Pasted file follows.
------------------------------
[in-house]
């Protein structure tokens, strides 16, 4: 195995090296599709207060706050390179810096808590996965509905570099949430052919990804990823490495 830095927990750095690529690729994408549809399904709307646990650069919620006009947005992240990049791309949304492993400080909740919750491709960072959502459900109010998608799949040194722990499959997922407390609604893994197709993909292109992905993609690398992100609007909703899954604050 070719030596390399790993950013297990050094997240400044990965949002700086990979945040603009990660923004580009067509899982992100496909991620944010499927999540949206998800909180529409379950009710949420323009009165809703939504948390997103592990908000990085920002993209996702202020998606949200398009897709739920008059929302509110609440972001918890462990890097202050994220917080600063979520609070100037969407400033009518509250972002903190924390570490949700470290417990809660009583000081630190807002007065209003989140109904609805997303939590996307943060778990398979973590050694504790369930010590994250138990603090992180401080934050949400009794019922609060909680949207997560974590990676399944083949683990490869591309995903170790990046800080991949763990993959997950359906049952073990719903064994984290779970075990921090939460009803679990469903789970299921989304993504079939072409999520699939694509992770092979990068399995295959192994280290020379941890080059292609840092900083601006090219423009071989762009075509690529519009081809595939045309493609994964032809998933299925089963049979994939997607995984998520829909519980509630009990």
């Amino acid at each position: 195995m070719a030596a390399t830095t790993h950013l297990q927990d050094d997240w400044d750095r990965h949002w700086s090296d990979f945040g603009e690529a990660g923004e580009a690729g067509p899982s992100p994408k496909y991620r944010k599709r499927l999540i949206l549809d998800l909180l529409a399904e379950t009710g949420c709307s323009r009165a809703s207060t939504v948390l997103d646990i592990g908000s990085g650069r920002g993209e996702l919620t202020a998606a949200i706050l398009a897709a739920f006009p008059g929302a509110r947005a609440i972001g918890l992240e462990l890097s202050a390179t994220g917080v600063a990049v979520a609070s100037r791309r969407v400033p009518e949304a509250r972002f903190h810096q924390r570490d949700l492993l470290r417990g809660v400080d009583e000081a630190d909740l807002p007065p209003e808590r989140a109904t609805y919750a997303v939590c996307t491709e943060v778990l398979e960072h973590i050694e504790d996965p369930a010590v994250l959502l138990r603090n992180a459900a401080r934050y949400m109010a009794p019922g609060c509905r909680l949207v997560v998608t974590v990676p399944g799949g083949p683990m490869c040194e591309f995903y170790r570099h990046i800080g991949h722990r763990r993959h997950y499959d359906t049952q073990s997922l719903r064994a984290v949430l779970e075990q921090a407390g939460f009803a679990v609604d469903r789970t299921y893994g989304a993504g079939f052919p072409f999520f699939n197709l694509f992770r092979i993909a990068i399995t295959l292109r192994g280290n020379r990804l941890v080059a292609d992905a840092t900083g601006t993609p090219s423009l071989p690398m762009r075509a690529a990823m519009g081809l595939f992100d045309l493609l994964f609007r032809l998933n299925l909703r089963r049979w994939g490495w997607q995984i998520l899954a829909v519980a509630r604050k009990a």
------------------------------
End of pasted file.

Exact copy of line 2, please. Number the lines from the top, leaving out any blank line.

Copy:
């Protein structure tokens, strides 16, 4: 195995090296599709207060706050390179810096808590996965509905570099949430052919990804990823490495 830095927990750095690529690729994408549809399904709307646990650069919620006009947005992240990049791309949304492993400080909740919750491709960072959502459900109010998608799949040194722990499959997922407390609604893994197709993909292109992905993609690398992100609007909703899954604050 070719030596390399790993950013297990050094997240400044990965949002700086990979945040603009990660923004580009067509899982992100496909991620944010499927999540949206998800909180529409379950009710949420323009009165809703939504948390997103592990908000990085920002993209996702202020998606949200398009897709739920008059929302509110609440972001918890462990890097202050994220917080600063979520609070100037969407400033009518509250972002903190924390570490949700470290417990809660009583000081630190807002007065209003989140109904609805997303939590996307943060778990398979973590050694504790369930010590994250138990603090992180401080934050949400009794019922609060909680949207997560974590990676399944083949683990490869591309995903170790990046800080991949763990993959997950359906049952073990719903064994984290779970075990921090939460009803679990469903789970299921989304993504079939072409999520699939694509992770092979990068399995295959192994280290020379941890080059292609840092900083601006090219423009071989762009075509690529519009081809595939045309493609994964032809998933299925089963049979994939997607995984998520829909519980509630009990």